Llama Drama: Hammond Hotel Offers Satisfying Food
It started with the usual suspects: my partner, Chad; our friend and next-door neighbor, Mona; The Chef’s Gallery Cooking School Director, Stephanie, “Queen of Stillwater”; and me. At 3:30 PM on September 11, we were itching for exhilaration and amusement. Originally from Hudson, Wisconsin, Steph suggested driving across the Stillwater Lift Bridge, and heading east to Hammond, Wisconsin. Off we were in my little 1994 Ford Escort. We were on a mission for merriment.
So, 30 miles and multiple rewinds of Kylie Minogue’s “Your Disco Needs You” (Almighty Mix, of course) later, we arrived in the picturesque country town of Hammond. It’s breathtaking, with rolling green hills, and antique buildings that have been repaired when needed. Residents lift their index finger from their steering wheel while driving to signal “hello.” Downtown is only about three blocks long.
The centerpiece is Hammond Hotel on Main Street, which touts itself as “proudly serving travelers and friends since 1879.” It’s three floors of fun. A large bar and restaurant occupy the main floor. The second floor houses a curious museum celebrating llamas. I never made it to the third floor.
Llamas—no relation to Lorenzo Lamas—are big business in Hammond. The second Thursday of September every year is the annual celebration known as the Running of the Llamas.
Finding a table on the hotel patio, we ordered cocktails—at this point, nothing else would do.
Our waitress handed us a lineup for the 12th Annual Running of the Llamas. Odds-on favorite, she whispered, was Cutie Pie. At the center of a race dispute at last year’s event, he was back to show he could “go for the gold.” She shared, “Don’t let his chunkiness fool you—he can still burn up the track, and has come close to winning past races.”
After another quick round of cocktails, we ordered food, while crowds of people were beginning to form around the hotel.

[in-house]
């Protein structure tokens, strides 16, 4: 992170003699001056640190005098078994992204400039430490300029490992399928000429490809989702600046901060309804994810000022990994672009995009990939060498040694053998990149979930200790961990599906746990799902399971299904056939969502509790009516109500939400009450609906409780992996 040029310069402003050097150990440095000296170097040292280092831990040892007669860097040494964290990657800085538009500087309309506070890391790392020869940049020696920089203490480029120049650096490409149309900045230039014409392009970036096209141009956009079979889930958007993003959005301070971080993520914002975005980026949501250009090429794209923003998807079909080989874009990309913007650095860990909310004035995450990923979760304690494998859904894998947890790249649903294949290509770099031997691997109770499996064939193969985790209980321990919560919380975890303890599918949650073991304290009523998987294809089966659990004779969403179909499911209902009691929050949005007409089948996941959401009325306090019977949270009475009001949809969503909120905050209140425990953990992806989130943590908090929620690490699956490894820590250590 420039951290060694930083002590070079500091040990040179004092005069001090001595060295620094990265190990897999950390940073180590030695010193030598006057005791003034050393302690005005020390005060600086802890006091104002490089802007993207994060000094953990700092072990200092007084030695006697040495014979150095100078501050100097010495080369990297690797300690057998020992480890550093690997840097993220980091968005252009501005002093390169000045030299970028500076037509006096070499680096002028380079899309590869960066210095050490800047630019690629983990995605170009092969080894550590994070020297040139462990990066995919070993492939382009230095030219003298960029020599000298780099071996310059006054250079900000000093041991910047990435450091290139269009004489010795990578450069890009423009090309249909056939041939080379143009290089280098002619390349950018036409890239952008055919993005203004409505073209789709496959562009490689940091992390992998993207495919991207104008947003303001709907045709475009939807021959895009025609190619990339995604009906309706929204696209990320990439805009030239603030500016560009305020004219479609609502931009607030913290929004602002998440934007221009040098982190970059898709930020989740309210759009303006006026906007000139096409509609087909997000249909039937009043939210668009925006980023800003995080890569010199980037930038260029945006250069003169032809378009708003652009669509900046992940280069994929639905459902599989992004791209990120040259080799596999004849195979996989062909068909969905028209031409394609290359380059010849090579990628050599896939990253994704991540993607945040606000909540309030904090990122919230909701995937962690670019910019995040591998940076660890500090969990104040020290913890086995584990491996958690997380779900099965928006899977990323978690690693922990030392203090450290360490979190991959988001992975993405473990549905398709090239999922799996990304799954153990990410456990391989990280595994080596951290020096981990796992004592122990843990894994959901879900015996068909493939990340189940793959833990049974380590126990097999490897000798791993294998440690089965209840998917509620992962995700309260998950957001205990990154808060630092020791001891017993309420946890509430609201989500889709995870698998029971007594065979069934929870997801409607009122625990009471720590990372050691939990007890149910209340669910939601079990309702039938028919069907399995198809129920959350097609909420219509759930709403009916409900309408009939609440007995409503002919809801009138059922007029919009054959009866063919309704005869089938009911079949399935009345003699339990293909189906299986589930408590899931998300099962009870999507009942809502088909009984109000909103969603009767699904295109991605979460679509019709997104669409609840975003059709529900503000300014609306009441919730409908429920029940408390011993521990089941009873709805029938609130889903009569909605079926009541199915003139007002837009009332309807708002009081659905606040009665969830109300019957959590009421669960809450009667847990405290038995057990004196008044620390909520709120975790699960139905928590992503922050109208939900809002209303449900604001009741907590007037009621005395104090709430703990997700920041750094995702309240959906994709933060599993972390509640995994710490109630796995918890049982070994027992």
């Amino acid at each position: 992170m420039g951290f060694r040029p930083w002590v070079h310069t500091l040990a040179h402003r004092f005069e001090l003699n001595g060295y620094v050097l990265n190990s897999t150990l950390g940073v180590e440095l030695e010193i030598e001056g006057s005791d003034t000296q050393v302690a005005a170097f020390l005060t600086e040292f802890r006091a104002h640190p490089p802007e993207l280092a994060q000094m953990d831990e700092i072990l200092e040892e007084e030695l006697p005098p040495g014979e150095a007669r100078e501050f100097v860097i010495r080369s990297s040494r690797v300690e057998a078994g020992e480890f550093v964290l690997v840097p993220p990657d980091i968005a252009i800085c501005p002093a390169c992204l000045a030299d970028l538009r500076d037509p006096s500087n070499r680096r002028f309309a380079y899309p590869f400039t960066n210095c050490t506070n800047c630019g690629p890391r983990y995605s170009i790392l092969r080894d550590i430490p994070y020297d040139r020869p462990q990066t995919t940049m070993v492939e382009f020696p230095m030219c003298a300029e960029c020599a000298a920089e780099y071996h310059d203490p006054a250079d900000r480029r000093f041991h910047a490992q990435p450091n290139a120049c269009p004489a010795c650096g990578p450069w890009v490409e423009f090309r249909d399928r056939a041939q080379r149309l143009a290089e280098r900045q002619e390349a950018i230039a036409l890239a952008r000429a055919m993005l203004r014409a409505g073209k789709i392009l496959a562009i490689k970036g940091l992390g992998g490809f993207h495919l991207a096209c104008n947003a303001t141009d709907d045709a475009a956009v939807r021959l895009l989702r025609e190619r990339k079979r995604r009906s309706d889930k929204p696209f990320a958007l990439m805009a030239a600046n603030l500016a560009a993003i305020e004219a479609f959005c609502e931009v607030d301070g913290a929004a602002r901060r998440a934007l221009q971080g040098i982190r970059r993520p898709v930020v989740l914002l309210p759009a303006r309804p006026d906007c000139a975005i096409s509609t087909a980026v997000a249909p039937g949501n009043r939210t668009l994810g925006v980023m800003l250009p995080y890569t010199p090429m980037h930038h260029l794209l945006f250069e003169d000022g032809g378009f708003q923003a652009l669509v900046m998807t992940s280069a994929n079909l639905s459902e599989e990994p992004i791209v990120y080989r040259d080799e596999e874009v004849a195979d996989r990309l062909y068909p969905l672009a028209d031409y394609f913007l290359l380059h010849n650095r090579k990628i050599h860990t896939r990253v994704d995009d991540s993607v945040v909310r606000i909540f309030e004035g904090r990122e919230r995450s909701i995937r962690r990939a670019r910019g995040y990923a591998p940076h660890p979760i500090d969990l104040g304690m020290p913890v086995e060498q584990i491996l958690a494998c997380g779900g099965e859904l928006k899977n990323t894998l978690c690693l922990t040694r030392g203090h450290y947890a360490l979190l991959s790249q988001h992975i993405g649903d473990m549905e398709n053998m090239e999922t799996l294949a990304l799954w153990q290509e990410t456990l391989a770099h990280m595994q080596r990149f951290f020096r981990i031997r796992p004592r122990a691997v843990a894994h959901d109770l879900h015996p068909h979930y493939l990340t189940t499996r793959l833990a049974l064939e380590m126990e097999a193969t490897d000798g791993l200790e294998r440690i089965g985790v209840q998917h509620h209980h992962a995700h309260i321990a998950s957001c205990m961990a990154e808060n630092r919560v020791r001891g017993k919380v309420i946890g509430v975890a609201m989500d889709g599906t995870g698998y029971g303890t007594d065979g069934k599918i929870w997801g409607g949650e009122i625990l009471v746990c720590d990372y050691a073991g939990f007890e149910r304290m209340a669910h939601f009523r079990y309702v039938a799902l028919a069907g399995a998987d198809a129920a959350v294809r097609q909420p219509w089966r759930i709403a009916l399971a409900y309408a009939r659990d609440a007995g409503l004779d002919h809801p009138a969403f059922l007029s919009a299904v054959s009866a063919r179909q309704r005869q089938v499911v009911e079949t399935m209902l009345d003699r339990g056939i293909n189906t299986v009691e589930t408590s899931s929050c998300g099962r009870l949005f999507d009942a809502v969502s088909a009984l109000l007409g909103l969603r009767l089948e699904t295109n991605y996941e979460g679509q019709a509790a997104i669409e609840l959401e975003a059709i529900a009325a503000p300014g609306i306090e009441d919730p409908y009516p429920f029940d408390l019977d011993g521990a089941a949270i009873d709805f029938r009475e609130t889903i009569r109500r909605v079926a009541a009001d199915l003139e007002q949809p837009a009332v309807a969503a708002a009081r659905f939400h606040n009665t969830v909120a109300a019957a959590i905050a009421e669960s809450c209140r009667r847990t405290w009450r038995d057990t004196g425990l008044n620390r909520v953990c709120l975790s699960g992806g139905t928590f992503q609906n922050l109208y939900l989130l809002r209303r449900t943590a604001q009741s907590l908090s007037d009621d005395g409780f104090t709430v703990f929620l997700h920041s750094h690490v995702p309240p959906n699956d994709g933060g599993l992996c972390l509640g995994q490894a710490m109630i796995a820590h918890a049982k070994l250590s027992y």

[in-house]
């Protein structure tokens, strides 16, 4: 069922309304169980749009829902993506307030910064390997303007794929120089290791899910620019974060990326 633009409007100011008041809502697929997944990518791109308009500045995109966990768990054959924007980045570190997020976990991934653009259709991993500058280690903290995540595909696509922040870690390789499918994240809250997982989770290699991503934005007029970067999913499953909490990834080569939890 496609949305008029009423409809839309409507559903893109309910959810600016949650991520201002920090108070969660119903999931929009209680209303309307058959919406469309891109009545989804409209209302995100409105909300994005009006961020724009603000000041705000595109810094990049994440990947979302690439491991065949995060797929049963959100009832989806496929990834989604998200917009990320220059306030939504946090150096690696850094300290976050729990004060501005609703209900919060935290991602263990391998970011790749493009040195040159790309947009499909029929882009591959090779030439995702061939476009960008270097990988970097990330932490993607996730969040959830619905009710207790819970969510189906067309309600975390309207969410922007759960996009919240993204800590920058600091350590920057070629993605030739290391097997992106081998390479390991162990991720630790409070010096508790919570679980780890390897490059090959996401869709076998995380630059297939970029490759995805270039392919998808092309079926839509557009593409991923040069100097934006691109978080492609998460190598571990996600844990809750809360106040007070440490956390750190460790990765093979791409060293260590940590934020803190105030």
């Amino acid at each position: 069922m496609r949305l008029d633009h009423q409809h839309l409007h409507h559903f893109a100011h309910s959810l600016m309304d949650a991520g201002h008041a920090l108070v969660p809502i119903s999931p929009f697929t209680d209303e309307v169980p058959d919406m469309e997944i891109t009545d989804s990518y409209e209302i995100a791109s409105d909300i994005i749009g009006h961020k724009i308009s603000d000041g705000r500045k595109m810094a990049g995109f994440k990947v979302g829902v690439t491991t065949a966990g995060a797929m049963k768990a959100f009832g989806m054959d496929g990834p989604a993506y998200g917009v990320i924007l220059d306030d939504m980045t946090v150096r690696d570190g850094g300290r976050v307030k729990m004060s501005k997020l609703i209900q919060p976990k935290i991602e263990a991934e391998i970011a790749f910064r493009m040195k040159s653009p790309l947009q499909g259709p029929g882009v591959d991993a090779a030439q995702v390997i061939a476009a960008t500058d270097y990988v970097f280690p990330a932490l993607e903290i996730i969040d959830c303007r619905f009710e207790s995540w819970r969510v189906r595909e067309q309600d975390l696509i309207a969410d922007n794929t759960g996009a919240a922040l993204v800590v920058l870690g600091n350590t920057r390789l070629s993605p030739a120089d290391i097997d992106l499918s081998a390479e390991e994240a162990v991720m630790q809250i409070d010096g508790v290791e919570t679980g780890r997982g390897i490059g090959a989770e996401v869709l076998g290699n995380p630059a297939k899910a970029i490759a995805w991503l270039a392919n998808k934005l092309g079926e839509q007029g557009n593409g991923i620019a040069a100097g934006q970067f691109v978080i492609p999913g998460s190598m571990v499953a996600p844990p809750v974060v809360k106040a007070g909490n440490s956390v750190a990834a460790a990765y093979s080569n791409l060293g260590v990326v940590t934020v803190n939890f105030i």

We sampled Frings—a combination of French fries and onion rings ($4.95). We also requested Asian Green Beans ($5.95). Both came with ranch and soy dipping sauce. I saw Cheese Curds ($6.25) on the menu, but I had my fill at the Minnesota State Fair.
The Hammond Hotel offers a gorgeous Bison Burger ($7.25), with lettuce, tomato, and raw onions. Its Steakhouse Burger ($5.30) is topped with American cheese, tomato, mayo, and A1 steak sauce.
I chose the Jack Daniel’s Burger ($5.50), with Asiago cheese, sautéed mushrooms, a cooked slice of ham—and, of course, a tasty Jack Daniel’s sauce.
Mona picked a wonderful Crunchy Thai Chicken Wrap ($6.50), with chopped chicken tenders, cabbage, water chestnuts, slivered almonds, and sesame Thai vinaigrette, all wrapped in a flour tortilla.
The Carnita Pork Wrap ($6.50) looked yummy, with seasoned shredded pork, lettuce, tomato, onion, and chipotle mayo in a flour tortilla.
Chad selected the Cajun Perch Sandwich ($5.95), with spicy Cajun perch, lettuce, tomato, mayo, and tartar sauce, on a hoagie bun.
Satisfied with our meals, we watched the goings-on in amazement. Klondike Kate, a large woman with a big voice outfitted in period dress, showed up, moving from table to table singing songs from the Old West. Members of the Vulcans showed up to egg on the llamas. A tent next door to the hotel offered games for the kids, such as a cupcake walk instead of a cake walk.
The llamas started to arrive, and the kids went wild petting them. Very patient, the llamas didn’t spit, as they are rumored to do—I was told they only spit at each other. Around 7 PM, Main Street was lined with hundreds of residents and thrill-seekers like yours truly and friends.
El Corazon de Cabello, the only llama who has been at all 12 runnings, was there. Also lined up at the south end of Main Street were Xerox, so named because he’s a carbon copy of his mother, Morning Glory; American Hero; LeRoy Brown; and Kehni, a 4-year old who loves his grain bucket.
When the starter blew the whistle, the llamas and their owners were off, running north down Main Street past the crowds. Honestly, I thought I would pee my pants, I was laughing so hard. These country folk know how to live, or at least take one afternoon out of their lives to turn up the volume.
Mark your calendar for the second Thursday of September in 2009. Head east on I-94 to Hammond for a little llama drama.
John Michael Lerma is a local chef, author, and Food Network personality. His company Garden County Cooking offers cookbooks, cooking classes, consulting, private events, and culinary vacations to Italy and the Caribbean. Visit www.GardenCounty.info. Check out his “Word of Mouth” Blog under Extras at LavenderMagazine.com.